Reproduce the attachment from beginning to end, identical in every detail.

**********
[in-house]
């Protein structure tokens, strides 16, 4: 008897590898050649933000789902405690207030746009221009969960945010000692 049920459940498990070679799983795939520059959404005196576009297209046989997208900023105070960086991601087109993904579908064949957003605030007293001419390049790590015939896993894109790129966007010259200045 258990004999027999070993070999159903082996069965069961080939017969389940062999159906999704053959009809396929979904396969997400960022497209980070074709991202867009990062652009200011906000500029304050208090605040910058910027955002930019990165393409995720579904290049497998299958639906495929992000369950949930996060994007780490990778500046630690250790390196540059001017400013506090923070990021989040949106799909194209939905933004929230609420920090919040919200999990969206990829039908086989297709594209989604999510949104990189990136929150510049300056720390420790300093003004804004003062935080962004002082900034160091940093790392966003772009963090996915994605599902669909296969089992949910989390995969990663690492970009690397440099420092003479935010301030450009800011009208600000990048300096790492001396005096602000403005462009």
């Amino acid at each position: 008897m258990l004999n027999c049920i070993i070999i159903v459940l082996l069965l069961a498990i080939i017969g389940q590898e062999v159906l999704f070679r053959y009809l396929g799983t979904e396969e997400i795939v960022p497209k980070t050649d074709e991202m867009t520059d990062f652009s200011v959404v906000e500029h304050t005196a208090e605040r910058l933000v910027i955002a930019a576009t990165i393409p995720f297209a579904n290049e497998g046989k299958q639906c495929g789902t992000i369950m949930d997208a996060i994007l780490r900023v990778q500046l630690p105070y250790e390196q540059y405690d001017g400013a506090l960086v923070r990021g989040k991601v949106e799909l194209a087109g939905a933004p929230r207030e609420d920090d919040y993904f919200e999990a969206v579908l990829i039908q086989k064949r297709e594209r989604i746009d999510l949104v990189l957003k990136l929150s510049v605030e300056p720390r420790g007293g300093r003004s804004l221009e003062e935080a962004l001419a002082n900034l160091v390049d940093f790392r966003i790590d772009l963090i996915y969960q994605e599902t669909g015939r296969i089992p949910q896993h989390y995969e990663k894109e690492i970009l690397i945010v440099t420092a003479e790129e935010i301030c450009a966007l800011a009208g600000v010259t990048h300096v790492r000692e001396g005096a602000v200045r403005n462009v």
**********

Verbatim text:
[in-house]
């Protein structure tokens, strides 16, 4: 008897590898050649933000789902405690207030746009221009969960945010000692 049920459940498990070679799983795939520059959404005196576009297209046989997208900023105070960086991601087109993904579908064949957003605030007293001419390049790590015939896993894109790129966007010259200045 258990004999027999070993070999159903082996069965069961080939017969389940062999159906999704053959009809396929979904396969997400960022497209980070074709991202867009990062652009200011906000500029304050208090605040910058910027955002930019990165393409995720579904290049497998299958639906495929992000369950949930996060994007780490990778500046630690250790390196540059001017400013506090923070990021989040949106799909194209939905933004929230609420920090919040919200999990969206990829039908086989297709594209989604999510949104990189990136929150510049300056720390420790300093003004804004003062935080962004002082900034160091940093790392966003772009963090996915994605599902669909296969089992949910989390995969990663690492970009690397440099420092003479935010301030450009800011009208600000990048300096790492001396005096602000403005462009």
């Amino acid at each position: 008897m258990l004999n027999c049920i070993i070999i159903v459940l082996l069965l069961a498990i080939i017969g389940q590898e062999v159906l999704f070679r053959y009809l396929g799983t979904e396969e997400i795939v960022p497209k980070t050649d074709e991202m867009t520059d990062f652009s200011v959404v906000e500029h304050t005196a208090e605040r910058l933000v910027i955002a930019a576009t990165i393409p995720f297209a579904n290049e497998g046989k299958q639906c495929g789902t992000i369950m949930d997208a996060i994007l780490r900023v990778q500046l630690p105070y250790e390196q540059y405690d001017g400013a506090l960086v923070r990021g989040k991601v949106e799909l194209a087109g939905a933004p929230r207030e609420d920090d919040y993904f919200e999990a969206v579908l990829i039908q086989k064949r297709e594209r989604i746009d999510l949104v990189l957003k990136l929150s510049v605030e300056p720390r420790g007293g300093r003004s804004l221009e003062e935080a962004l001419a002082n900034l160091v390049d940093f790392r966003i790590d772009l963090i996915y969960q994605e599902t669909g015939r296969i089992p949910q896993h989390y995969e990663k894109e690492i970009l690397i945010v440099t420092a003479e790129e935010i301030c450009a966007l800011a009208g600000v010259t990048h300096v790492r000692e001396g005096a602000v200045r403005n462009v």